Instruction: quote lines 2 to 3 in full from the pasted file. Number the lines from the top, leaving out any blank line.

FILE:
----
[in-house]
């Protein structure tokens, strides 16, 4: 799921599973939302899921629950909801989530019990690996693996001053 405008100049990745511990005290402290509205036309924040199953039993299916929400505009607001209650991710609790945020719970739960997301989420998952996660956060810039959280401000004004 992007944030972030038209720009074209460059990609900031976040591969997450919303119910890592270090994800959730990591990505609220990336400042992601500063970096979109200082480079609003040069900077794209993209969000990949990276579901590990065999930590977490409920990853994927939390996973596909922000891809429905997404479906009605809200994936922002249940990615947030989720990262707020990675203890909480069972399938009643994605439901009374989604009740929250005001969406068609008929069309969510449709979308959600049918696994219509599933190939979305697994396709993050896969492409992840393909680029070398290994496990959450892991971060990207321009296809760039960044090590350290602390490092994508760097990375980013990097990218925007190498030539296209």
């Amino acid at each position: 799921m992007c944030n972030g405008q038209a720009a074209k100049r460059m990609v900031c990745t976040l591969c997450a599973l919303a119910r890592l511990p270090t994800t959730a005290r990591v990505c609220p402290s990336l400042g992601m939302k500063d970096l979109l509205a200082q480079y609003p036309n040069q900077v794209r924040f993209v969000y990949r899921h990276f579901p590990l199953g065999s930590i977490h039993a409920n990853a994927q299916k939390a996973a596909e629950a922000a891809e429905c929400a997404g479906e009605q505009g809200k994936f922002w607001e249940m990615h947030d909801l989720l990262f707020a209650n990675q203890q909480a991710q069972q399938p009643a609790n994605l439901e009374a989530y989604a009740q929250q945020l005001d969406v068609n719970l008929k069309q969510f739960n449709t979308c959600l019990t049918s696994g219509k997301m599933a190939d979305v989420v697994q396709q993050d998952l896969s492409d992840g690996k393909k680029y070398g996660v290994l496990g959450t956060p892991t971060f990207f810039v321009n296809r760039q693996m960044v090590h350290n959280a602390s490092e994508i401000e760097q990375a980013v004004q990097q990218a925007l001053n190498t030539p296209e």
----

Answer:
């Protein structure tokens, strides 16, 4: 799921599973939302899921629950909801989530019990690996693996001053 405008100049990745511990005290402290509205036309924040199953039993299916929400505009607001209650991710609790945020719970739960997301989420998952996660956060810039959280401000004004 992007944030972030038209720009074209460059990609900031976040591969997450919303119910890592270090994800959730990591990505609220990336400042992601500063970096979109200082480079609003040069900077794209993209969000990949990276579901590990065999930590977490409920990853994927939390996973596909922000891809429905997404479906009605809200994936922002249940990615947030989720990262707020990675203890909480069972399938009643994605439901009374989604009740929250005001969406068609008929069309969510449709979308959600049918696994219509599933190939979305697994396709993050896969492409992840393909680029070398290994496990959450892991971060990207321009296809760039960044090590350290602390490092994508760097990375980013990097990218925007190498030539296209």
């Amino acid at each position: 799921m992007c944030n972030g405008q038209a720009a074209k100049r460059m990609v900031c990745t976040l591969c997450a599973l919303a119910r890592l511990p270090t994800t959730a005290r990591v990505c609220p402290s990336l400042g992601m939302k500063d970096l979109l509205a200082q480079y609003p036309n040069q900077v794209r924040f993209v969000y990949r899921h990276f579901p590990l199953g065999s930590i977490h039993a409920n990853a994927q299916k939390a996973a596909e629950a922000a891809e429905c929400a997404g479906e009605q505009g809200k994936f922002w607001e249940m990615h947030d909801l989720l990262f707020a209650n990675q203890q909480a991710q069972q399938p009643a609790n994605l439901e009374a989530y989604a009740q929250q945020l005001d969406v068609n719970l008929k069309q969510f739960n449709t979308c959600l019990t049918s696994g219509k997301m599933a190939d979305v989420v697994q396709q993050d998952l896969s492409d992840g690996k393909k680029y070398g996660v290994l496990g959450t956060p892991t971060f990207f810039v321009n296809r760039q693996m960044v090590h350290n959280a602390s490092e994508i401000e760097q990375a980013v004004q990097q990218a925007l001053n190498t030539p296209e």